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This 1970s Sudanese Jazz Album Will Revive You

The music of Kamal Keila, known as "the James Brown or Fela Kuti of Sudan," gets re-released.

Kamal Keila's new album, "Muslims & Christians" is a pleasant, welcomed dream presented in the unique form of Sudanese jazz.

Released by Habibi Funk Records, Keila's album promotes the unity of a people who, for decades, have been led apart by completely different beliefs, while reciting the political history of Sudan at the same time. Once you get past its funky, soulful beats, you'll be uplifted by the message behind them.


The idea to release Kamal Keila's tracks was inspired by Habibi Funk's want to incite a grander musical experience that would touch the listener beyond the notes. The label's discussion with Sudanese artist, Sharhabeel, about re-releasing some of his old music turned into a personal discovery of Sudanese culture and music.

Habibi Funk's learning and traveling endeavors with blogger and Sudanese jazz & IT expert, Yassir Awad, led to the spark of the re-release of "the James Brown or Fela Kuti of Sudan," Kamal Keila's great music.

Kamal Keila's album is a time capsule of Sudan's history dating all the way back to the 1970s. It features Ethiopian, Sudanese jazz, funk, blues and soul sounds that compliment powerful lyrics. Keila is transparent in each track as he calls for peace between Muslims and Christians, and weeps for the inevitable fate of the "Shmasha," war orphans.

Let your day be made by Kamal Keila's album, Muslims & Christians, which you can find below.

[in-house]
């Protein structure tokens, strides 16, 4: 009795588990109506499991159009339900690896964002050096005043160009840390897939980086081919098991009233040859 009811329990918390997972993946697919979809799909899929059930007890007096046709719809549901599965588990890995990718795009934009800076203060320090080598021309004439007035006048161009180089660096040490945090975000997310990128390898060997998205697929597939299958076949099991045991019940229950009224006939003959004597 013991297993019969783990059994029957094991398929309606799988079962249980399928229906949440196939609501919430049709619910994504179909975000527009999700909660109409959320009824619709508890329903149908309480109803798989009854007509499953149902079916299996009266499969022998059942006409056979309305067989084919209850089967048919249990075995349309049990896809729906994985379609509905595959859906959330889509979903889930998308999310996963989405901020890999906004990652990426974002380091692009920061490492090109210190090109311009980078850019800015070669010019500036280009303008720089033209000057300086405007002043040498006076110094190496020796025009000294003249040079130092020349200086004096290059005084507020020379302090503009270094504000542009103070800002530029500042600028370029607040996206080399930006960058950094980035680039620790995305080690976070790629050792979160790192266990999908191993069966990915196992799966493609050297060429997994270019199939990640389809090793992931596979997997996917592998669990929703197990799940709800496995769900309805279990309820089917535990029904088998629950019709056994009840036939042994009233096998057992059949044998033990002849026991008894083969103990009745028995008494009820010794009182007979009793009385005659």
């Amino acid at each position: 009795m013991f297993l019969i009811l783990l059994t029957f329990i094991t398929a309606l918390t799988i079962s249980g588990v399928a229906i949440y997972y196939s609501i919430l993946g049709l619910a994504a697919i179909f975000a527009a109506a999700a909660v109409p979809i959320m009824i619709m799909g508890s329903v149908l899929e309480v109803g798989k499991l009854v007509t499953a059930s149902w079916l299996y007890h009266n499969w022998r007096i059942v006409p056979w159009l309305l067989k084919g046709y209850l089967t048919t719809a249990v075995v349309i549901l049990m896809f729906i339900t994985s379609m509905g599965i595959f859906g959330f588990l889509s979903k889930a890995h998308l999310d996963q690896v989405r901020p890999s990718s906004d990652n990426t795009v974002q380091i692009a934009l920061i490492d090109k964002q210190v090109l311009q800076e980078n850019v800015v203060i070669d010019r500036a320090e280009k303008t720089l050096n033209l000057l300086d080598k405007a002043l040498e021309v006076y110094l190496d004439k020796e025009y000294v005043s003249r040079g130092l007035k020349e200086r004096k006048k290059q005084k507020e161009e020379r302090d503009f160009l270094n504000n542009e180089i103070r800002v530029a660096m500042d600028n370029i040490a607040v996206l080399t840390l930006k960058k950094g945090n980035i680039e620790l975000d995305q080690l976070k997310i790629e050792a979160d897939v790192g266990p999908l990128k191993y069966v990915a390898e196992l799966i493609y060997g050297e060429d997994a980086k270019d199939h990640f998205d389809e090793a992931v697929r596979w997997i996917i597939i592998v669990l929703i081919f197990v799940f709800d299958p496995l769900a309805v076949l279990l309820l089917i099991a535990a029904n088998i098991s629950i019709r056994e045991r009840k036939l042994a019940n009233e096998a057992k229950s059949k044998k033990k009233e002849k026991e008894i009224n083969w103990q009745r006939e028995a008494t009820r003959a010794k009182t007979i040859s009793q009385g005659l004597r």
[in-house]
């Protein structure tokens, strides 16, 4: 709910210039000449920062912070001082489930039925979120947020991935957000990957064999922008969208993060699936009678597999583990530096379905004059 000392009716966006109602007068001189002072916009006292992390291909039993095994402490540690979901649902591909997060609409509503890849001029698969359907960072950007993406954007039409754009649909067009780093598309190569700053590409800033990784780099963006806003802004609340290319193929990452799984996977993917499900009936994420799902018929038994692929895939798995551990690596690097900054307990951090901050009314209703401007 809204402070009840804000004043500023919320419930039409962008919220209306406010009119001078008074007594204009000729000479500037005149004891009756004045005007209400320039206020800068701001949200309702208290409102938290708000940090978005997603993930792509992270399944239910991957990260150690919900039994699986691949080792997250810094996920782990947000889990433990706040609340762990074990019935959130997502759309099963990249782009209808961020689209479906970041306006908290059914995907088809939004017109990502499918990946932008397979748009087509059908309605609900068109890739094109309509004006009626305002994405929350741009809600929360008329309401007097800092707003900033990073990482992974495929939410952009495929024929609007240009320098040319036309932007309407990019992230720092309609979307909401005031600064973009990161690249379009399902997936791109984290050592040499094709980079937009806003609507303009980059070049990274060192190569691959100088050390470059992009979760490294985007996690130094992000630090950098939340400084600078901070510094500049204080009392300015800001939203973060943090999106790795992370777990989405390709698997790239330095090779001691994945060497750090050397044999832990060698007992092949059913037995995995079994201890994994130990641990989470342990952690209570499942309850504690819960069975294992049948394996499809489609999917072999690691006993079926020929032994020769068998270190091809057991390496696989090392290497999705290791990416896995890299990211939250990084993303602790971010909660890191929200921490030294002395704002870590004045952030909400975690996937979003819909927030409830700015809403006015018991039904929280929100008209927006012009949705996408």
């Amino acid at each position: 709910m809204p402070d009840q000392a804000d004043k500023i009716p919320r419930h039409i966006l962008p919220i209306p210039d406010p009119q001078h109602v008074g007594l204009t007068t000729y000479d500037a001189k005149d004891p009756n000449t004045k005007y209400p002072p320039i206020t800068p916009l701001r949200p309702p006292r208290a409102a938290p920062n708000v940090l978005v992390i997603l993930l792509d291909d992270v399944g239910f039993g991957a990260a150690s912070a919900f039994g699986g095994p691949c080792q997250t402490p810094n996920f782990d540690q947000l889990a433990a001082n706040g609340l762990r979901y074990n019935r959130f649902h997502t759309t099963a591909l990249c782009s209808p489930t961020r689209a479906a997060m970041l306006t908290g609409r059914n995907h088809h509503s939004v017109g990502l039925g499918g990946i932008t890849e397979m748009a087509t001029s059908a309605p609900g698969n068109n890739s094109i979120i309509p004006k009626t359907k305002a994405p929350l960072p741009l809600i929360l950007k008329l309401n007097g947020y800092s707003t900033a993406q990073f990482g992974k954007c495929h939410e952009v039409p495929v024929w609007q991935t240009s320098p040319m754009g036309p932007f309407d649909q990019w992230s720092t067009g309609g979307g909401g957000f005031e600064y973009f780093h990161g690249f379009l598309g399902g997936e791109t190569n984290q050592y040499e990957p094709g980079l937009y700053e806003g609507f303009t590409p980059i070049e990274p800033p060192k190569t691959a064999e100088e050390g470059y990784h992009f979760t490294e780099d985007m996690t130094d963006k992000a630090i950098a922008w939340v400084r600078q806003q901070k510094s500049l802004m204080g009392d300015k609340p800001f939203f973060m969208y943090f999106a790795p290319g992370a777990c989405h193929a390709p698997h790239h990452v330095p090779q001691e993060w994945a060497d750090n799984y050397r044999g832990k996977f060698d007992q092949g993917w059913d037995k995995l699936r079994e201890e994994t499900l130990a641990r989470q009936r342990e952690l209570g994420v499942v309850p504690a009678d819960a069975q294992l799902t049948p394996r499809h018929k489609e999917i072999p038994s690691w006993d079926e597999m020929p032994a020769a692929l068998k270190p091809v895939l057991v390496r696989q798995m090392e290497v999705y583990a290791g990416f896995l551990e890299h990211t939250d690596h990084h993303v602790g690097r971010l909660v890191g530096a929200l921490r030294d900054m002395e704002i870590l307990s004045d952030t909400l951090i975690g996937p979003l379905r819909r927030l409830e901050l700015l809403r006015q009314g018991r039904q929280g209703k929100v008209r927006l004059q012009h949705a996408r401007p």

Interview

A Candid Conversation With Olamide & Fireboy DML

We talk to the Nigerian stars about the hardest lessons they've learned, best advice they've ever been given and what Nigeria means to them.

Olamide and Fireboy DML have been working together for three years, but the first time they sit down to do an interview together is hours after they arrive in New York City on a promo tour.

It's Fireboy's first time in the Big Apple — and in the US — and the rain that's pouring outside his hotel doesn't hinder his gratitude. "It's such a relief to be here, it's long overdue," he tells OkayAfrica. "I was supposed to be here last year, but Covid stopped that. This is a time to reflect and refresh. It's a reset button for me."

Olamide looks on, smiling assuredly. Since signing Fireboy to his YBNL Nation label in 2018, he's watched the soulful young singer rise to become one of Nigeria's most talked-about artists — from his breakout single, "Jealous," to his debut album Laughter, Tears & Goosebumps, hit collabs with D.Smoke and Cuppy, and his sophomore release, Apollo, last year.

Even while he shares his own latest record, UY Scuti, with the world, Olamide nurtures Fireboy's career with as much care and attention as he does his own, oscillating between his two roles of artist and label exec seamlessly. His 2020 album Carpe Diem is the most streamed album ever by an African rap artist, according to Audiomack, hitting over 140 million streams. When Olamide signed a joint venture with US-based record label and distribution company, Empire, in February last year he did so through his label, bringing Fireboy and any other artist he decides to sign along for the ride, and establishing one of the most noteworthy deals on the continent.

Below, Olamide & Fireboy DML speak to OkayAfrica about their mutual admiration for each other, what makes them get up in the morning and how they switch off.

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